In October 2013, Katie Couric featured Fradkin on her nationwide daytime talk show, Katie, in recognition of his life's work with Scholarship America.[3] Couric's first book, The Best Advice I Ever Got: Lessons from Extraordinary Lives, also included a foreword from Fradkin. Proceeds from the sale of her book were donated to Scholarship America.[3]

Fradkin reappeared on Katie in May 2014, along with Scholarship America President & CEO Lauren Segal, as part of the organization's inaugural Dream Award recipient announcement.[18]

Works[edit]

  • The Autobiography of Dr. Irving A. Fradkin, Founder; Citizens' Scholarship Foundation of America, Inc. with Michael J. Vieira (2002, Branden Books; ISBN 0-8283-2080-2)

References[edit]

  1. ^ Norman, Arthur. "Dr. Irving Fradkin, the 'Johnny Appleseed' of college scholarships". The Jewish Voice. Retrieved 10 March 2014. 
  2. ^ "Editorial: Dollars for Scholars financing a dream". The Patriot Ledger. Retrieved 24 March 2014. 
  3. ^ a b c "Huge Surprises for the Man Behind "Scholarship America"". katiecouric.om. Archived from the original on 30 March 2014. Retrieved 11 March 2014. 
  4. ^ "Scholarship America: Who We Are". ScholarshipAmerica.org. Retrieved 22 November 2016. 
  5. ^ a b "Who We Are". ScholarshipAmerica.org. Retrieved 22 November 2016. 
  6. ^ a b Daley, Lauren. "Saving America's treasures". Southcoast Business Bulletin. Retrieved 17 January 2014. 
  7. ^ Vieira, Michael J.; Irving K. Fradkin (2002). Adolph Caso, ed. Dollars for Scholars: The Autobiography of Dr. Irving A. Fradkin, Founder of Citizens' Scholarship Foundation of America, Inc (2nd ed.). Boston: Branden Books. p. 83. ISBN 0-8283-2080-2.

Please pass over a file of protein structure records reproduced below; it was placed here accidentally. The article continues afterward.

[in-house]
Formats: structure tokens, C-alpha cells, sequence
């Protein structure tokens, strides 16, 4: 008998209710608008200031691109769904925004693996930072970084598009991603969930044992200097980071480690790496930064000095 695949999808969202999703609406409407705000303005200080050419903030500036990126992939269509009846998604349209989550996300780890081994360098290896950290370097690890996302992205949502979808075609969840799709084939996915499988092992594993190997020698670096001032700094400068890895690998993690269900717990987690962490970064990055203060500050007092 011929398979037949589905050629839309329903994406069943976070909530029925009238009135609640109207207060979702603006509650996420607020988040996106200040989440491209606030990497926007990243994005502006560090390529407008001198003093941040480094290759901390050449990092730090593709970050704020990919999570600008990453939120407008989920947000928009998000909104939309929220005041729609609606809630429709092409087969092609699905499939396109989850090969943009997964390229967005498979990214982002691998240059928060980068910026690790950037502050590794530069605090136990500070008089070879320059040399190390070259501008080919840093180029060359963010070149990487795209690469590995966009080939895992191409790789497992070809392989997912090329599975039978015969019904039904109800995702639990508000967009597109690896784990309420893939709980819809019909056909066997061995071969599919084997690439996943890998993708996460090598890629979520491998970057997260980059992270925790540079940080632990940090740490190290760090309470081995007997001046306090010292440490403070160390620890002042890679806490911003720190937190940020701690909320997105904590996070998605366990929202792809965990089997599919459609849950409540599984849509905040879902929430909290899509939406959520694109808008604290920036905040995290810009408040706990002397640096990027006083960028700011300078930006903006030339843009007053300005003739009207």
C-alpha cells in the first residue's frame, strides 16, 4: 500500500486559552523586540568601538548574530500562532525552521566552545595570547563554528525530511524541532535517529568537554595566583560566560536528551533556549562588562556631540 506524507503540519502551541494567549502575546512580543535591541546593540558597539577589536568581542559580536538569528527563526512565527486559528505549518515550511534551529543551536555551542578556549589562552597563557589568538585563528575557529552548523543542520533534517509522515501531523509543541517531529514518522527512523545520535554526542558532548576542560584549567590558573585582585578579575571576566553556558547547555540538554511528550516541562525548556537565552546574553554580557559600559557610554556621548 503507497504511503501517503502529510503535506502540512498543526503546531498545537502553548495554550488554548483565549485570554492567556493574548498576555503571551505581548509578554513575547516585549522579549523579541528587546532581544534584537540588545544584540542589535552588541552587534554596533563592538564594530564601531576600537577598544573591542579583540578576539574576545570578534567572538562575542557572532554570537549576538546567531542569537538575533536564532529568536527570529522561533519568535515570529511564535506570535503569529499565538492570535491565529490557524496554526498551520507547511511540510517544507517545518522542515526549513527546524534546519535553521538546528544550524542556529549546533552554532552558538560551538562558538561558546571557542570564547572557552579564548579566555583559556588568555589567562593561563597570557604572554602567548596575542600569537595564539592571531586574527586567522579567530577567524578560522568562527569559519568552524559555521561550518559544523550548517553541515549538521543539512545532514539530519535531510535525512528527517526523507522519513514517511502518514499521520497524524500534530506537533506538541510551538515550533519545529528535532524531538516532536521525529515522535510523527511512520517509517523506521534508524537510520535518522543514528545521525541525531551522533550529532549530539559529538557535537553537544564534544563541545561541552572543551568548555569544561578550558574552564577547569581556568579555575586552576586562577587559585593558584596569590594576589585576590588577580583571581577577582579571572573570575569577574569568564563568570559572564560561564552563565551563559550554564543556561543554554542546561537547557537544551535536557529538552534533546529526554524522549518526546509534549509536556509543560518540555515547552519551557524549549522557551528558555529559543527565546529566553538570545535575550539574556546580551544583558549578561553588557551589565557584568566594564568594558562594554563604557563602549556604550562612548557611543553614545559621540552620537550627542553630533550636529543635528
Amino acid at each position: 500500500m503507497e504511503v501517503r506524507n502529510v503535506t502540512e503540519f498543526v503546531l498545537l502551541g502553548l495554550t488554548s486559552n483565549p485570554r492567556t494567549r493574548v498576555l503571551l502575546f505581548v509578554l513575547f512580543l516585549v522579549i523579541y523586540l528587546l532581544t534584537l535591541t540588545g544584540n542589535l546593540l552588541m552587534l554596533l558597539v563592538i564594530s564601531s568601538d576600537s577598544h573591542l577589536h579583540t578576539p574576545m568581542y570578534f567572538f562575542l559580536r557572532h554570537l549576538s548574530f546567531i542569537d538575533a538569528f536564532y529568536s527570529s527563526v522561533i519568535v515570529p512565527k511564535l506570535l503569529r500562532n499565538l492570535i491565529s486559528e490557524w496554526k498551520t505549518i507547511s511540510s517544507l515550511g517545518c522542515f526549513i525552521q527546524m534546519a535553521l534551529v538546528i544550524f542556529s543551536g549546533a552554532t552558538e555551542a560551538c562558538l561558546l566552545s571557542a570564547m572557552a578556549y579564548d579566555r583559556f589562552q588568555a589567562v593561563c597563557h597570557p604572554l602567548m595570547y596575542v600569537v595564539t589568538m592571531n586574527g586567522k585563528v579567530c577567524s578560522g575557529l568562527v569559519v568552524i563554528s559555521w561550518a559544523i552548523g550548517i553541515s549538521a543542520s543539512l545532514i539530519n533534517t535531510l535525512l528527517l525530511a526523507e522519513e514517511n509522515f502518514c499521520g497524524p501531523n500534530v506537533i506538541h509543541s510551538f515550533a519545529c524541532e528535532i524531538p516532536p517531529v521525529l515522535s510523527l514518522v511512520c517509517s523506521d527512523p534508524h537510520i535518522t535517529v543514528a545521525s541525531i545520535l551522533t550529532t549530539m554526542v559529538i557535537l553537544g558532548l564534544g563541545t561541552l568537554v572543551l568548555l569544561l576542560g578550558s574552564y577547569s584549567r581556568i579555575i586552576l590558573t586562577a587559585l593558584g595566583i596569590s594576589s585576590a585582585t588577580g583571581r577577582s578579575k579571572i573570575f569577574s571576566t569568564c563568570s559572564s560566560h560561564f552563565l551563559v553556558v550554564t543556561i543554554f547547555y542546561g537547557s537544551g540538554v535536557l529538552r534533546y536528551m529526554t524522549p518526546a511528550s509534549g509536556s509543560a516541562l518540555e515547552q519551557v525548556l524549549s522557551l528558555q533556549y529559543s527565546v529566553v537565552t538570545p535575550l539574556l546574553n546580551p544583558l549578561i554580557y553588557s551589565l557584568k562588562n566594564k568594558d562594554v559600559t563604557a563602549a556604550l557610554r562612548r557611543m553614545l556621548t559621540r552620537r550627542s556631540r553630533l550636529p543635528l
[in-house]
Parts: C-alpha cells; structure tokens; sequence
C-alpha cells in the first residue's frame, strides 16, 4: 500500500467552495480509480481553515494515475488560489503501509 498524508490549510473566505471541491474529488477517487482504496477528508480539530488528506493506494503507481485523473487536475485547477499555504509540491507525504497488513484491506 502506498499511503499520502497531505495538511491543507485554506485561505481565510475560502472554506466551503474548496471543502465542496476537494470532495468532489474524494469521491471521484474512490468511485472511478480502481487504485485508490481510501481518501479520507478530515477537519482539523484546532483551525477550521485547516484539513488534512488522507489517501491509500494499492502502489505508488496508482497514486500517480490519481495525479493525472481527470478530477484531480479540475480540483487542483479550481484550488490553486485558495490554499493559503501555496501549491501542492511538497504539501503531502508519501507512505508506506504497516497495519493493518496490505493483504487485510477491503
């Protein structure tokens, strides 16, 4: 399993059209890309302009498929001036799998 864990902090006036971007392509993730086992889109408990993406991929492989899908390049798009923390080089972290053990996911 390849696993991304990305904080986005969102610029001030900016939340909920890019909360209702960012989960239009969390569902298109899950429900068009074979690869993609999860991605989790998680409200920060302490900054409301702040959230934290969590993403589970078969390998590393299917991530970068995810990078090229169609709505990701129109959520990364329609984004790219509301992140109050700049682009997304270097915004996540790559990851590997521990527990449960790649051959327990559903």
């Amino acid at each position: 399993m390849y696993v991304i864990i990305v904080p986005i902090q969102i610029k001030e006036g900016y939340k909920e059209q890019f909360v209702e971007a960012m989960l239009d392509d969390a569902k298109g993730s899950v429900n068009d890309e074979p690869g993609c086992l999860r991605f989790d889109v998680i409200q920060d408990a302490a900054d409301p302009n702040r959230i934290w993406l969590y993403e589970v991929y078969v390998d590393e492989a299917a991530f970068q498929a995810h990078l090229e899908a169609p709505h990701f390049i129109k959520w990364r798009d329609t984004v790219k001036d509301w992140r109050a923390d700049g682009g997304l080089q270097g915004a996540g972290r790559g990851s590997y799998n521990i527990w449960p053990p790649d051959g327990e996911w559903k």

8. ^ "Dr. Irving Fradkin to be honored at an April 28 retirement dinner". The Dartmouth Westport Chronicle. Retrieved 16 January 2014. 
  9. ^ Fradkin, Irving. "Your View: Scholarship America and America's renaissance in manufacturing". SouthCoastToday.com. Retrieved 16 January 2014. 
  10. ^ O'Connor, Kevin P. "Philanthropist Dr. Irving Fradkin, founder of Dollars for Scholars, dies at 95". 
  11. ^ "Past winners" (PDF). Allan W. Purdy Distinguished Service Award. National Association of Student Financial Aid Administrators. Retrieved 20 February 2016. 
  12. ^ Sloane, Art. "'Service before self' honoree in town". azcentral.com. Retrieved 16 January 2014. 
  13. ^ "Past Award Winners". National College Access Network. Retrieved 16 January 2014. 
  14. ^ "Rep. Kennedy honors Dr. Irving Fradkin". C-SPAN. Retrieved 3 March 2014.  |first1= missing |last1= in Authors list (help)
  15. ^ "Irving Fradkin, OD43, Founder of Scholarship America". The New England College of Optometry. Archived from the original on 16 November 2012. Retrieved 16 January 2014. 
  16. ^ "Fradkin to Receive Honorary Doctor of Humane Letters Degree". Stonehill College. Retrieved 22 May 2014. 
  17. ^ "Pioneers in college education for all". money.cnn.com. Retrieved 16 January 2014. 
  18. ^ "Meet The Man Behind Scholarship America". katiecouric.com. Archived from the original on 9 July 2014. Retrieved 30 June 2014.